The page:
My RPoL game has been in a funny stage as well.  Players are still MIA, some (I am sure) due to the lockdown and I have had to reorganize the adventuring groups.  So we have dropped from three groups to two, reorganized the parties and left the missing characters in a holding group.  If they come back, I can ease them back into the game.  If they haven’t returned in a few weeks, I’ll start recruiting again.

That has coincided with a political phase of the game, the discontent that has permeated southern Brevoy for years is coming to a head, and it looks like a Civil War is brewing.  So I have been dropping clues to what has been happening.  Some subtle, some much less so – but I  most characters are aware, and some are staring to take sides already.  One day soon they will have to make a decision about which  side their rapidly growing colony should support – and I am looking forward to the RP that should come with it.

At the same time we are coming up to the start of a new Campaign Round.  I have been spending a lot of time reporting back to players about the health and status of the holdings.  Because Characters have joined at different times, they have different levels of holding.  We have a massively wealthy merchant, a PC Bishop who has built a Cathedral at the heart of the new settlement, a hotel magnate – and that runs right down to a couple of characters who are able to build their first small shop / shrine etc this round. 

Players have now started running their development plans passed me.  That is great, I can tell them when they have misread the rules and suggest options that they might not have thought of – and it helps me spot any inconsistencies in the rules.  Most recently, questions from a couple of players has encouraged me to re-think the Merchant House rules – and that has led to a slightly different approach where merchants control both supply of goods and try to control the sales in their own city.  Ironically, it doesn’t change the actual rules all that much –  but it does entail a complete rewrite as I split retail and transportation businesses into two different business groups.  Which, of course, has a knock on effect on all the other business pages.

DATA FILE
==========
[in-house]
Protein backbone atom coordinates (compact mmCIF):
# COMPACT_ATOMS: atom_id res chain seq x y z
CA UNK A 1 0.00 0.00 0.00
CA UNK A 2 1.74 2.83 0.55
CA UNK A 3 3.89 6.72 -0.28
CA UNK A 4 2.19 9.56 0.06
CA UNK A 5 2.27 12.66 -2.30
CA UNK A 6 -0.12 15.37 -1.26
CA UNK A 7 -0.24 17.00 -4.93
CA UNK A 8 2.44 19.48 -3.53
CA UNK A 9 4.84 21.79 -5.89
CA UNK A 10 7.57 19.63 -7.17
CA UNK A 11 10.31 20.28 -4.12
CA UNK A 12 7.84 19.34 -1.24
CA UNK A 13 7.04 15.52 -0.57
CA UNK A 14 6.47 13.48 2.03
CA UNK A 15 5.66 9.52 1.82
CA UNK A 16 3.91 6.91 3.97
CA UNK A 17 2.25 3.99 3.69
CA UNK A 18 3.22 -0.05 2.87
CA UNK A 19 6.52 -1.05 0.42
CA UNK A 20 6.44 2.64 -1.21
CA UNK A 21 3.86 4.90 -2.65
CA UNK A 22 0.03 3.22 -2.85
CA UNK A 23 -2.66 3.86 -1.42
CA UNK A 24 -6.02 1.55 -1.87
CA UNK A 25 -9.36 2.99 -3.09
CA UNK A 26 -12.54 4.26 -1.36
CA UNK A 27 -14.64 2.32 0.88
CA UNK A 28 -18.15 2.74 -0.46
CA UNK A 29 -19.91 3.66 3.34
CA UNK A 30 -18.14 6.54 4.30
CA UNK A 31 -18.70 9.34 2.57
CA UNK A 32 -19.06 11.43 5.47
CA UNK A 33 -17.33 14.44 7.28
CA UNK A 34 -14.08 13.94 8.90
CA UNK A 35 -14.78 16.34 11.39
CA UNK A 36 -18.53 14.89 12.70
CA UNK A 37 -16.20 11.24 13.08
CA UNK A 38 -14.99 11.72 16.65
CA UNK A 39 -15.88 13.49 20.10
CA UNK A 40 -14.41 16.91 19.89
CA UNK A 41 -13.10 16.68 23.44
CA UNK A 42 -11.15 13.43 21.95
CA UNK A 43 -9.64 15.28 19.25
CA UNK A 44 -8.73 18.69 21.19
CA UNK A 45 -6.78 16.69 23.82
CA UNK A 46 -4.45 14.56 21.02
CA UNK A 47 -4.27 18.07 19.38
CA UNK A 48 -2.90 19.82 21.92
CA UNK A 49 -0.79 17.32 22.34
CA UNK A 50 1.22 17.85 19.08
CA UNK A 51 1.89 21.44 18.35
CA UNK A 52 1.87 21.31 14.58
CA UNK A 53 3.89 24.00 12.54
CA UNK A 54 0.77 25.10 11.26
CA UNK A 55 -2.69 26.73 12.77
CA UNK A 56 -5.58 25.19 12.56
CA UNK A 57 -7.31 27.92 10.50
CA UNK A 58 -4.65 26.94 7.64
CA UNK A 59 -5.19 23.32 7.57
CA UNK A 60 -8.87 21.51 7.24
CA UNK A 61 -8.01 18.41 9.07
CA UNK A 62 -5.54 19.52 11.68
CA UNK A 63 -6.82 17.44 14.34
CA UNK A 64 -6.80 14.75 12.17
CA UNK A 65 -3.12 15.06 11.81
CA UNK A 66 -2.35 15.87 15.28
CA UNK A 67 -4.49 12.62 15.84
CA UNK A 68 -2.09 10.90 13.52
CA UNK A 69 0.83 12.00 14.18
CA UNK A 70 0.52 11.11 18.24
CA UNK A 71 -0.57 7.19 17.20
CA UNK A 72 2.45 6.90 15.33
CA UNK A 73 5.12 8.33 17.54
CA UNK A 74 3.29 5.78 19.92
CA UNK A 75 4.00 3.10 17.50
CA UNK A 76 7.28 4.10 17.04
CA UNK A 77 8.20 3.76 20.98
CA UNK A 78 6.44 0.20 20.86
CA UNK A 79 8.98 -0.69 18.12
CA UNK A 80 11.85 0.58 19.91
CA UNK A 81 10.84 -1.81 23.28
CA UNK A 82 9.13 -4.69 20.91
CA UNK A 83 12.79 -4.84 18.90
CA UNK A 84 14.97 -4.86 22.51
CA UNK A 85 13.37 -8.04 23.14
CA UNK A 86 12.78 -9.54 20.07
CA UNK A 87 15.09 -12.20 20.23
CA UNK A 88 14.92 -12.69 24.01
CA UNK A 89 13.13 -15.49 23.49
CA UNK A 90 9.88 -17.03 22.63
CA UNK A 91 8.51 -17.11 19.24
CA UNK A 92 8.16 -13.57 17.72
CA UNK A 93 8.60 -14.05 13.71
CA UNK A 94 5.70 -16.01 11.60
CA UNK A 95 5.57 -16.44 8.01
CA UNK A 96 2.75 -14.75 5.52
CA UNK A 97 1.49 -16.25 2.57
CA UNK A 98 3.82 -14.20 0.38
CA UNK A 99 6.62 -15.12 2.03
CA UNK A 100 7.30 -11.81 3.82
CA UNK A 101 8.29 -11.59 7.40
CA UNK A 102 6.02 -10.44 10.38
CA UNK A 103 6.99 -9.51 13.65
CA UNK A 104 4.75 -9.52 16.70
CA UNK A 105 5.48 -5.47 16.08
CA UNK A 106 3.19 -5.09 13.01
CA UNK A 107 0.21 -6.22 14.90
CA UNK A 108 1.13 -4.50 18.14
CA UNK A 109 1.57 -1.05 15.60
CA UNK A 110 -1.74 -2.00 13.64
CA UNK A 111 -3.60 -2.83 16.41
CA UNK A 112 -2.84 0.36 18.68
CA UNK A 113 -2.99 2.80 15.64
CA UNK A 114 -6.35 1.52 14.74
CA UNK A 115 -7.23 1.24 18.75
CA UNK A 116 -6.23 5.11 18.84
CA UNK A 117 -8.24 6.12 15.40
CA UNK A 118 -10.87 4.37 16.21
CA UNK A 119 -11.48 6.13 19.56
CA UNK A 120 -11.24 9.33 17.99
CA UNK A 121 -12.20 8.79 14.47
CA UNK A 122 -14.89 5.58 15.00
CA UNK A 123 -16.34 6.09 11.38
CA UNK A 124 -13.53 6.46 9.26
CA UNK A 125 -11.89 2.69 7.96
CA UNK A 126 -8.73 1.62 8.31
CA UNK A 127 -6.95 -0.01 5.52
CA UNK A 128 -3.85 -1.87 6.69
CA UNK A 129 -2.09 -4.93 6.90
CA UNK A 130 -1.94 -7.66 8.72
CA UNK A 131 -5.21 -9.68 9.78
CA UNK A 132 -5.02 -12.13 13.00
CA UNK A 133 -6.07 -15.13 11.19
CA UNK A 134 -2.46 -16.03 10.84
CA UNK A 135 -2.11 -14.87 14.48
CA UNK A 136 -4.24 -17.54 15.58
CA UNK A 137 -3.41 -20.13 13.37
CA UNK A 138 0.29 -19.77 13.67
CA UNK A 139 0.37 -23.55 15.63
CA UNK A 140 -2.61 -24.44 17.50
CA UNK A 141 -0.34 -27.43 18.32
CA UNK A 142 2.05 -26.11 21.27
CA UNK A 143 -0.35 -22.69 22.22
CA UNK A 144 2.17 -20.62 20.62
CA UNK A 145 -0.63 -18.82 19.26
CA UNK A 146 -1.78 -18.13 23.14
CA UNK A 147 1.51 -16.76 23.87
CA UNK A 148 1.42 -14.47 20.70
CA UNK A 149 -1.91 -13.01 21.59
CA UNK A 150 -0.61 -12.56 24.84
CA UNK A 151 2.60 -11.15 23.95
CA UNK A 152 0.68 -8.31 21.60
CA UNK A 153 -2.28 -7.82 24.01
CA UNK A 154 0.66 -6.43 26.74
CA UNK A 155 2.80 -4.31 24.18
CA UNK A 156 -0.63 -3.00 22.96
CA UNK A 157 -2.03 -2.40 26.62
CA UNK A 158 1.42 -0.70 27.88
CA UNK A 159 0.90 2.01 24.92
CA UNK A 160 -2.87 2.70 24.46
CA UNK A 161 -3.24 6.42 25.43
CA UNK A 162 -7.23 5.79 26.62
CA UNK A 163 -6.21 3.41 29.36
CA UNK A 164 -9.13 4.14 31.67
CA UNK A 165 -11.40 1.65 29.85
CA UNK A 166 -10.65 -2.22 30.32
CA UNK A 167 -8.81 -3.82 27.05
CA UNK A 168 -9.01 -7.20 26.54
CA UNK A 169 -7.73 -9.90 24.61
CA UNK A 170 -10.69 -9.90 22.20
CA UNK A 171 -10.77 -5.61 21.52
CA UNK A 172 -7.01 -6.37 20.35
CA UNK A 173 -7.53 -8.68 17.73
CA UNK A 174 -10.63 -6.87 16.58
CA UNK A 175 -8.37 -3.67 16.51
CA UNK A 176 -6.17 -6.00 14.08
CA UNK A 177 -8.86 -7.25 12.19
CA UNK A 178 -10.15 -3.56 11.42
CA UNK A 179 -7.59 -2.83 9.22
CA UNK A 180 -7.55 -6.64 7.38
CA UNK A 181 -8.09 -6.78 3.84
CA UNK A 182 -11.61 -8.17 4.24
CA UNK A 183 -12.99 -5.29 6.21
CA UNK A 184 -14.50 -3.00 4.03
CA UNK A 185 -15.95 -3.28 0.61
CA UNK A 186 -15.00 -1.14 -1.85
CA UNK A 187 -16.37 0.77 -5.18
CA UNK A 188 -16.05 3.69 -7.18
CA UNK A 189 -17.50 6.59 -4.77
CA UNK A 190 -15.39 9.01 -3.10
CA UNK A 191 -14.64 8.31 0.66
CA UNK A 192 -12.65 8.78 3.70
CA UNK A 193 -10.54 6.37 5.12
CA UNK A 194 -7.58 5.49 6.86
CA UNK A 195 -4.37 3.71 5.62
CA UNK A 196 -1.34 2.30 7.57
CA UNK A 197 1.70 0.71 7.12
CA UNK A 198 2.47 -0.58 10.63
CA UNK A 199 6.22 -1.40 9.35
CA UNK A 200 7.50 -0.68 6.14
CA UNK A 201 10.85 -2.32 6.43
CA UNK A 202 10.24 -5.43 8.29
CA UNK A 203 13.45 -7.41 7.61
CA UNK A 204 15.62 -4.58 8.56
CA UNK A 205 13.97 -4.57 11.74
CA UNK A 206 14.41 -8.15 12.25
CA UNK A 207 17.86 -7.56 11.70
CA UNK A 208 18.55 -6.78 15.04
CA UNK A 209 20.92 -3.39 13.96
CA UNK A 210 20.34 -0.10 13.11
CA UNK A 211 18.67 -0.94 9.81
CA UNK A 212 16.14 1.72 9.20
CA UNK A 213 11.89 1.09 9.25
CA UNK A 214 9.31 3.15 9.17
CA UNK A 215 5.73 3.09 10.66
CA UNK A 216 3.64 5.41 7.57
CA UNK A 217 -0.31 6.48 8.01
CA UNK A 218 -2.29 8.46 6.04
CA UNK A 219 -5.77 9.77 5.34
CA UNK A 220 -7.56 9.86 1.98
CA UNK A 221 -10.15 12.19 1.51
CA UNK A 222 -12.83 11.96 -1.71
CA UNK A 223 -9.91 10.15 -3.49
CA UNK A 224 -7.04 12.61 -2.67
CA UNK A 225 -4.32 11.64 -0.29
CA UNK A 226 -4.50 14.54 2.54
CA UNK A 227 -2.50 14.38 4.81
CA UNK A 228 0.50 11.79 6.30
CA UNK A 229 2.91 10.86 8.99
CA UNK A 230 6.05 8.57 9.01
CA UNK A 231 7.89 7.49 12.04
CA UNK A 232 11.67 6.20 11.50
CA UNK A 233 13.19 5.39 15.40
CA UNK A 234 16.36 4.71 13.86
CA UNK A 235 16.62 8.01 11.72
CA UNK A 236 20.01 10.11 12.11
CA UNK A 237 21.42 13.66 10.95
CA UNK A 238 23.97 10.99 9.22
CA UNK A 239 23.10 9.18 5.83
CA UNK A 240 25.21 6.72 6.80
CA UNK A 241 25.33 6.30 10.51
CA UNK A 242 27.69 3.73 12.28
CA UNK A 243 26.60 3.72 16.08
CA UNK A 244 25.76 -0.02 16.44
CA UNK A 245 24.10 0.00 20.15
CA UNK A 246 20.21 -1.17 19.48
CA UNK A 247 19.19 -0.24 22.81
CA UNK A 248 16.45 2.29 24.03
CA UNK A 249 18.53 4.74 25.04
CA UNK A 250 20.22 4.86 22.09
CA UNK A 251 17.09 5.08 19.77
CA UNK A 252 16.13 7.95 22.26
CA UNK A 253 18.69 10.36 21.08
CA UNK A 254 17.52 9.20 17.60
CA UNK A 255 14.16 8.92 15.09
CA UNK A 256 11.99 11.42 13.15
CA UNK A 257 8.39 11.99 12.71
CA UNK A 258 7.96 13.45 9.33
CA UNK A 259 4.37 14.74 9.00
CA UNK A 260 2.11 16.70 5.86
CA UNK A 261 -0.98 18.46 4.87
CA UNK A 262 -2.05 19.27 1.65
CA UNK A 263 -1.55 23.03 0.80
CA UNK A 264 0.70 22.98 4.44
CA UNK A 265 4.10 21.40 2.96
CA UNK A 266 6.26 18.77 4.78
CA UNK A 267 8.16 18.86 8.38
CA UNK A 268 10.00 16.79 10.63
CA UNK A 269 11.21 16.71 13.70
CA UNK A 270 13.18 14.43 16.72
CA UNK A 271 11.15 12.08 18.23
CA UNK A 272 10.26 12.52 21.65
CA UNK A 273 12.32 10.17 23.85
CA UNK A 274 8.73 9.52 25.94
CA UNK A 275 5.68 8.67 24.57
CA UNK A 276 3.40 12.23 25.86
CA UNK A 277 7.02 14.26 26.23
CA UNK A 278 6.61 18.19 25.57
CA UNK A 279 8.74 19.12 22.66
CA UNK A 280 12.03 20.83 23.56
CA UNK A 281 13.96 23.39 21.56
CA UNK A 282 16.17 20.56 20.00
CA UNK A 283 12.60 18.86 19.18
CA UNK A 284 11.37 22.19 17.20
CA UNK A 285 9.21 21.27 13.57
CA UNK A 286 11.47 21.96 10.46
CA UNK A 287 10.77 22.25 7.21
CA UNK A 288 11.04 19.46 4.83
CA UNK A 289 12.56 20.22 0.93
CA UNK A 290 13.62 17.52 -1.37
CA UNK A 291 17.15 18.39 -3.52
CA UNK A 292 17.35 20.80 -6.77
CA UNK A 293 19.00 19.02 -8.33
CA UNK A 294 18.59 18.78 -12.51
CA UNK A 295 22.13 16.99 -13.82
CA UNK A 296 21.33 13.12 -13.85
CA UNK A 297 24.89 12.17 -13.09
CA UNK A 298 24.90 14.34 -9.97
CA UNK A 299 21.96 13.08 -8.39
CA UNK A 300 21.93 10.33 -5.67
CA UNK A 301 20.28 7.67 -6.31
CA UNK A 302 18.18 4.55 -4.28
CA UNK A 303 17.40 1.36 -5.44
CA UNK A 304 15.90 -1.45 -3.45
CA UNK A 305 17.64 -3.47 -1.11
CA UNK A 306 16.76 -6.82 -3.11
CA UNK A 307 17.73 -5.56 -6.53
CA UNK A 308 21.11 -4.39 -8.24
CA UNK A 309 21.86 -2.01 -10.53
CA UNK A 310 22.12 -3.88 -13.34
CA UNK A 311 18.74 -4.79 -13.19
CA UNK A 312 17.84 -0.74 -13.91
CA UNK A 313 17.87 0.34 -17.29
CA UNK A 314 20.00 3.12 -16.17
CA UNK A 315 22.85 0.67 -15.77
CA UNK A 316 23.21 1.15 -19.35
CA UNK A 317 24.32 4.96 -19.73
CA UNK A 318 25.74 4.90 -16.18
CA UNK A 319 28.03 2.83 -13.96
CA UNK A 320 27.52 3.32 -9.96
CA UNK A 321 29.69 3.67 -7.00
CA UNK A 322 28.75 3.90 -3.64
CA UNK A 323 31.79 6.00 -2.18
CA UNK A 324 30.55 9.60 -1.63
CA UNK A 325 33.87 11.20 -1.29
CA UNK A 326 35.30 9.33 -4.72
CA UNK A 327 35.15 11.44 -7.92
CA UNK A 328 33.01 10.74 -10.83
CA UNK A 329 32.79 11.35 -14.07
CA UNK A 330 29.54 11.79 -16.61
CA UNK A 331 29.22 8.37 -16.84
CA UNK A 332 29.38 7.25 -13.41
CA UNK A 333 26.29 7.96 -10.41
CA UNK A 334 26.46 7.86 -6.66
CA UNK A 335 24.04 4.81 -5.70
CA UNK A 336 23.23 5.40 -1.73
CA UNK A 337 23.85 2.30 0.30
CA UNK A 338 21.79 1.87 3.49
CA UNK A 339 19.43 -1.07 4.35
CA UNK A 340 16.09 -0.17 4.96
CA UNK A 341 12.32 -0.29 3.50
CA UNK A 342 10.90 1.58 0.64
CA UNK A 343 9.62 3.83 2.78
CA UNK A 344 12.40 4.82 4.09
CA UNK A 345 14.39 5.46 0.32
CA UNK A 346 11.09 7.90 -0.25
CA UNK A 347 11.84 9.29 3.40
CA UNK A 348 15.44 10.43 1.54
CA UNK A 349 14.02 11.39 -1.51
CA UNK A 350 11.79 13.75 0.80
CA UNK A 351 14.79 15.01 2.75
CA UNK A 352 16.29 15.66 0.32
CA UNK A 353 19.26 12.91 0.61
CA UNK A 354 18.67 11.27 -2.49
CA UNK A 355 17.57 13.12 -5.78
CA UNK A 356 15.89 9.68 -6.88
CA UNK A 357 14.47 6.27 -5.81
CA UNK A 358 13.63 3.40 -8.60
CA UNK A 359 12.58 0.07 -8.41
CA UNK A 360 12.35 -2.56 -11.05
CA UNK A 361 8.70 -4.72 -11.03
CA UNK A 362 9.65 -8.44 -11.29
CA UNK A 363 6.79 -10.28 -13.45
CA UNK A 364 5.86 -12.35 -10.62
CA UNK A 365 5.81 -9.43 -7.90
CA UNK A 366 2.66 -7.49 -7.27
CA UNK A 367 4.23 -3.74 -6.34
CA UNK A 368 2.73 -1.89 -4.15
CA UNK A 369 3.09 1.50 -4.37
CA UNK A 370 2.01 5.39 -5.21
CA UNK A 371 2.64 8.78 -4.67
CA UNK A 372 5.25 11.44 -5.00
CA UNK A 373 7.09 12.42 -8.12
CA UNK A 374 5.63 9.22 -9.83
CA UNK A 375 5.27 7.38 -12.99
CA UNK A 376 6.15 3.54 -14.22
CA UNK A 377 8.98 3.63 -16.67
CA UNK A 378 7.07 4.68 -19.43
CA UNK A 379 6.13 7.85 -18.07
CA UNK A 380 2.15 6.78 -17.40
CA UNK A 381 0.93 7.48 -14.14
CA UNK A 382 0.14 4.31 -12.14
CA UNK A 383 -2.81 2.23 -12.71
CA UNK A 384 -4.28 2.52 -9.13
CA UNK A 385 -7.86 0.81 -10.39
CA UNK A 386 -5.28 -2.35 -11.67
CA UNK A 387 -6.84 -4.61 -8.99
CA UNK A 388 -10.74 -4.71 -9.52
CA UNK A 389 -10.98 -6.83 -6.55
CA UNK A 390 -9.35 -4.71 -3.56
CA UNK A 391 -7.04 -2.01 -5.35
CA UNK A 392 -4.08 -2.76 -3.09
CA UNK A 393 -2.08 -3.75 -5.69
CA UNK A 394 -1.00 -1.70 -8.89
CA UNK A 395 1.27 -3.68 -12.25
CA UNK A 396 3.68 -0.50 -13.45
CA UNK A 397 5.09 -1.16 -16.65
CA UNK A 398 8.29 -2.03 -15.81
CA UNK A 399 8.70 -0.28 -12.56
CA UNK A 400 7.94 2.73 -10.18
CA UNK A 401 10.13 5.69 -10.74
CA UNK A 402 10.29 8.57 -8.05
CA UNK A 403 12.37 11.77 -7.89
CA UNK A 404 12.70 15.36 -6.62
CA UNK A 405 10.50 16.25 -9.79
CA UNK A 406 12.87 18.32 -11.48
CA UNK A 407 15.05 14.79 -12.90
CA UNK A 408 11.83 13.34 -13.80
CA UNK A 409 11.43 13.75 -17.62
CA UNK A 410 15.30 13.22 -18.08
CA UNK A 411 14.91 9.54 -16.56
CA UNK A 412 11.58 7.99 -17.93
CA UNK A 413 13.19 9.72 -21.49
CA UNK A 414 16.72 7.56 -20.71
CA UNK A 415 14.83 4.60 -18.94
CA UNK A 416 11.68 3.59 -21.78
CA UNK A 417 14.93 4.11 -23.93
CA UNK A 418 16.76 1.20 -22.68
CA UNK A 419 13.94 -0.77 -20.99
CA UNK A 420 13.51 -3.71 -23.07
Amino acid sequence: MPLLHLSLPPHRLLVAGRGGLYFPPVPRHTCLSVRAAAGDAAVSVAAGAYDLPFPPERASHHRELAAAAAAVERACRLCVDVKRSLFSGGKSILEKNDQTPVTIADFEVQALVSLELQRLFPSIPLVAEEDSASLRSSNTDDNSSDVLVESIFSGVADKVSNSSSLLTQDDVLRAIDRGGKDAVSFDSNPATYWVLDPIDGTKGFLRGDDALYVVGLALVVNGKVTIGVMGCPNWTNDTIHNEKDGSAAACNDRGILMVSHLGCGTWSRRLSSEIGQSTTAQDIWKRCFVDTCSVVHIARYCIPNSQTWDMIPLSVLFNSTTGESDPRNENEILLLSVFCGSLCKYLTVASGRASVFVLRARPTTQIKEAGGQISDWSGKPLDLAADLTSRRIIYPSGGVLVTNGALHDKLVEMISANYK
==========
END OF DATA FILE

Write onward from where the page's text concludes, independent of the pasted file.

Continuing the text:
And all of that right in the middle of an overall restructure of the Campaign Rules – which then got put on the back burner again

And that is my excuse for not writing anything new ….

Taxes and the Economy

Being in lockdown, with little to do and bored with updating my wiki – I took a shower.  Did you know that showers are one of the best places for thinking, ever?  My campaign system incorporates taxes – and I had a rough idea of how they, and the economy, worked – but by the time I came out of the shower, I had it all sussed out.  Now I need to write it down before I forget.

There are only three different taxes – and they are very straight forward.

Ordinary Taxes

Ordinary Taxes are the main taxes that everyone pays, it goes to the Council or Lord who ‘owns’ the settlement and is used to help expand and maintain the settlement.  It is based on the economic value of the main businesses in the settlement and is currently set at 20% of the economy.  However, it doesn’t come directly from the settlements businesses – but to understand that, you need to understand the three tier economy.

Primary Economy

The Primary Economy consists of the main businesses in town that are run by the PCs or significant NPCs.  If it contributes Economy, Loyalty, Stability, Defence or Magic Items  – it is a main business and part of the primary economy.

Example:  An inn contributes +3Economy and +1Loyalty to a settlement,  and is always part of the primary economy.  It directly employs waiting staff, bar staff, cooks, housekeeping staff, stable staff etc.  It rents rooms, sells food and drink and may have other facilities (such as meeting rooms) as well.  But it hardly pays any taxes – directly.